You Can Bank On It
Saturday, September 1, 2007 at 10:22PM
Malcolm Lambe

.gifAustralian real estate agent Victor Ollis was in desperate financial straits and on the verge of bankruptcy when millions of dollars began turning up in his Westpac business account.

But he decided to do the right thing and report it to the bank, didn't he. Well no he didn't. He thought You bloody beauty and over the next seven months went on an $11 Million spending spree that included a loan of $4.8 Million to his defacto wife's business, a $345,000 deposit on a portable concrete plant, a grader, a forklift, a crane and, count them, 23 houses.

When the bank finally woke up to the error in January last year and said Mate...can we have our money back? Mr Ollis said they could whistle Dixie. Or rather, Waltzing Matilda. He told the bank he was suffering from gout and had breathing difficulties saying "I've only got two years to live and you won't see anything".

So Westpac took him and his de facto partner to the NSW Supreme Court. The couple's defence throughout the hearing was they didn't think they had committed fraud as it was the bank's fault.

Ollis had an automatic transfer facility with the bank that topped up his business account using funds from his personal account. The transfers should have stopped after his personal account was overdrawn in February 2004 but a bank error saw that the transfers continue.

"I haven't fraudulently misused the bank in any way," Ollis pleaded. "I never deviated or varied in any way, shape or form from normal banking policy and everything I did was standard."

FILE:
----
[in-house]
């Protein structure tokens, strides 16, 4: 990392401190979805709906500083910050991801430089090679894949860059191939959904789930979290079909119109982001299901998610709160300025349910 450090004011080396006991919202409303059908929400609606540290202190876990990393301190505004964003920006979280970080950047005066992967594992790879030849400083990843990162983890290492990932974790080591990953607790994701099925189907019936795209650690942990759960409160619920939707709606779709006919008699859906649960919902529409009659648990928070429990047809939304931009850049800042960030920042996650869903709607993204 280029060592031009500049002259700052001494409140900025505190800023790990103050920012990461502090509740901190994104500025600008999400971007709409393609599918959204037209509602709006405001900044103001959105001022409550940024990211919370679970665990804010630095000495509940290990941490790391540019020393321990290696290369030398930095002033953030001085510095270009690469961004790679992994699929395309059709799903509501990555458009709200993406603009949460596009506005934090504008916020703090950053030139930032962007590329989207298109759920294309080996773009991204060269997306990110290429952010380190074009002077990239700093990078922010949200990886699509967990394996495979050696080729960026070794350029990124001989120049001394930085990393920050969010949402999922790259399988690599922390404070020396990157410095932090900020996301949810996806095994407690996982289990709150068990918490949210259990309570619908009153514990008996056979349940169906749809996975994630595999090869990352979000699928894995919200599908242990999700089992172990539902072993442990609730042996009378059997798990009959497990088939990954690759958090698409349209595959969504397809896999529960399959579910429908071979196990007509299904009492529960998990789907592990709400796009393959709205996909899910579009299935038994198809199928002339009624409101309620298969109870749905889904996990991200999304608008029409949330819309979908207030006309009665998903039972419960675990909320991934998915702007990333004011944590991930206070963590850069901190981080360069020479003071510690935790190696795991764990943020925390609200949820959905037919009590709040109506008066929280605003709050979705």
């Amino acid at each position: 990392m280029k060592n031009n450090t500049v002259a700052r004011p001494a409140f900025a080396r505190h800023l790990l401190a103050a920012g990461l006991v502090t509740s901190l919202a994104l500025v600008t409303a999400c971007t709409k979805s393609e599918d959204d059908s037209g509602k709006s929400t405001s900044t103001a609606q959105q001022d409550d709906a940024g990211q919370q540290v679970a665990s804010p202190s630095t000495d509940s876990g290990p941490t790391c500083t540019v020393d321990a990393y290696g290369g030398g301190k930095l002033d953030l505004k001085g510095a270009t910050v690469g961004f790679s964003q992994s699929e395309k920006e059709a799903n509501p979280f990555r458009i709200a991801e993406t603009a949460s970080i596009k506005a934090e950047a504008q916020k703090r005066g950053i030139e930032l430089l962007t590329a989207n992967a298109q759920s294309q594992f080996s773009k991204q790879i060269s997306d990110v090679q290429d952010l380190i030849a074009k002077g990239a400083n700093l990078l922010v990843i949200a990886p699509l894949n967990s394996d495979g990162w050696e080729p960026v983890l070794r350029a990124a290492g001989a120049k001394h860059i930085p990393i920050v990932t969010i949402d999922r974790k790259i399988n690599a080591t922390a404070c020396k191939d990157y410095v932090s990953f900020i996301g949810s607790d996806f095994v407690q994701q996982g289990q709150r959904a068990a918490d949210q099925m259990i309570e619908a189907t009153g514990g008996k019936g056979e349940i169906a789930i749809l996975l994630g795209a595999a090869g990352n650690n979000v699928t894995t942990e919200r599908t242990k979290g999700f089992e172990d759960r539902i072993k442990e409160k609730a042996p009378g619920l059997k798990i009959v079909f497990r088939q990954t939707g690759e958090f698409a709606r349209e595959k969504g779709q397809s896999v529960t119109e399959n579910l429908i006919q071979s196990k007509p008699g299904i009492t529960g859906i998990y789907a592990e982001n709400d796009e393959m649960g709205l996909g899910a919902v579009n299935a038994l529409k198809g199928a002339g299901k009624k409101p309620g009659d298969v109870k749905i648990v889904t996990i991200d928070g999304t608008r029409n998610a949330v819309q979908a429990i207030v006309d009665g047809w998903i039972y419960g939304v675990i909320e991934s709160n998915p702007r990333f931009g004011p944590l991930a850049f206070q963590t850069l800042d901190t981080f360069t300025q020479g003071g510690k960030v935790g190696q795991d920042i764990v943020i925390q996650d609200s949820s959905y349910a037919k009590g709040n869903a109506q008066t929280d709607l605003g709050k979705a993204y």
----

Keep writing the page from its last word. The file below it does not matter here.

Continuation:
The court heard that Ollis initially wrote a cheque for $40,000 and when that was honoured, away he went on his spending spree, writing cheques for up to half-a-million dollars at a time while not depositing any money into either of his accounts.

Man I want a bank account like that!

Throughout the hearing Mr Ollis continued to deny any suggestion of fraud.

But the judge ruled otherwise.

"His conduct was no more and no less than fraudulent," Justice Einstein said.

"There was an active, knowing and calculated determination to deliberately and shamelessly take advantage of the bank's mistake.

"This was far removed from a one-off banking error, this was fraud in these circumstances."

"In the eyes of the law it was the conduct of a thief."

This week the court ordered Ollis and his de facto to repay Westpac Bank $14,692,968.03 - the defrauded cash plus interest.

Amazing eh? Did he think the goose would go on laying forever?

Article originally appeared on flotsam & jetsam from the wordwide web (http://www.welcometowallyworld.com/).
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